Structural and electrostatic analysis of HLA B cell epitopes : inferences on immunogenicity and prediction of humoral alloresponses

Mallon, Dermot Henry January 2018 (has links)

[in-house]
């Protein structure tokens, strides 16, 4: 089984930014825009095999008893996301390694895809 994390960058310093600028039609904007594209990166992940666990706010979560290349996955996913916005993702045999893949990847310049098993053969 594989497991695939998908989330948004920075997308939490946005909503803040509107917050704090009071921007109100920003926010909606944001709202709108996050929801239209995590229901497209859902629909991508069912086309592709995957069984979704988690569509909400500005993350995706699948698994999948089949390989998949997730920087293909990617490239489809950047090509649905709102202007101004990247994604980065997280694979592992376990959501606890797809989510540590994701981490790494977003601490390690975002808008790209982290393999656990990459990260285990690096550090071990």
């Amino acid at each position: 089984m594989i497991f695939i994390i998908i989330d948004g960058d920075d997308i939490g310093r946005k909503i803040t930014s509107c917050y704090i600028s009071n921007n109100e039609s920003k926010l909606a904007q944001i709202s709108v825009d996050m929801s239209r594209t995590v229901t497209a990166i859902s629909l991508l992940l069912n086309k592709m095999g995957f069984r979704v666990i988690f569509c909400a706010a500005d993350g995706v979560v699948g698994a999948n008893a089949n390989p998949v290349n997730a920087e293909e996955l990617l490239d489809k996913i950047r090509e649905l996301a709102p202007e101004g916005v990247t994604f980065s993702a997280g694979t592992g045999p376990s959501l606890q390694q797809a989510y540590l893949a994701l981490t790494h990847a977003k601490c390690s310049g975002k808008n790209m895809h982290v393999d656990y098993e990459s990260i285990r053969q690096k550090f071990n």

Despite the use of potent immunosuppressive agents, injury secondary to the alloimmune response principally directed against mismatched HLA antigens, remains a significant cause of renal transplant dysfunction and loss. One of the principal ways to limit the detrimental effect of immune alloreactivity towards the graft is through minimisation of donor-recipient HLA mismatches, but this has not changed conceptually since the early period of clinical transplantation. The central hypothesis of the research described in this thesis is that assessment of histocompatibility based on evaluation of structural differences between donor and recipient HLA molecules has the potential to improve graft outcomes after kidney transplantation. Amino acid sequence analyses have been central to gaining an understanding of the relative immunogenicity of a mismatched donor HLA antigen in the context of a recipient's HLA repertoire. While these methods offer advantages over basic enumeration of HLA mismatches, regardless of how sophisticated they may be, they are unable to fully describe the intricate nature of the B cell epitope--BCR interaction that initiates a humoral response. This interaction requires, but is not limited to, structural and electrostatic potential complementarity. The aim of this thesis is to describe a fully structural description of HLA immunogenicity through analysis of the three-dimensional physicochemical environment at the surface of the HLA molecule. First, I describe the bioinformatic techniques that integrate HLA sequence and X-ray crystallographic data to produce accurate models of HLA molecular structure and, subsequently, calculate the electrostatic potential in the three-dimensional area surrounding the molecule. Through quantitative comparison of the three-dimensional electrostatic potential on the surface of each HLA molecule, Electrostatic Mismatch Score 3D (EMS-3D) is derived. EMS-3D represents the electrostatic disparity between a group of HLA molecules. Subsequently, I demonstrate, using examples of HLA mutagenesis studies described in the literature, that patterns of antigenicity are better explained through analysis of surface electrostatic potential than by analysis of sequence. Of greater clinical interest, the ability of EMS-3D to predict the development of \textit{de novo} alloantibody responses was assessed in a cohort of patients who received a standardised immunisation and had their antibody profile characterised using Luminex single-antigen beads. This analysis validated EMS-3D as a valuable predictor of the development and magnitude of an alloantibody response, and therefore as a potentially useful clinical tool in the allocation of donor organs. The clinical utility of EMS-3D was assessed in a national cohort of kidney transplants, which found EMS-3D to better predict transplant outcome than conventional, currently-employed, measures of histocompatibility. HLA polymorphisms are implicated in many disease processes, particularly in autoimmunity. In the last chapter, the methodology developed in this thesis is employed to analyse the association between particular HLA polymorphisms and Inflammatory Bowel Disease (IBD). Analyses of the electrostatic potential within the HLA peptide binding groove found that particular patterns of electrostatic potential within the HLA peptide binding groove were associated with disease phenotype. Future work will examine how the examination of multiple discrete regions, ostensibly epitopes, can further improve the prediction of the HLA alloimmune response.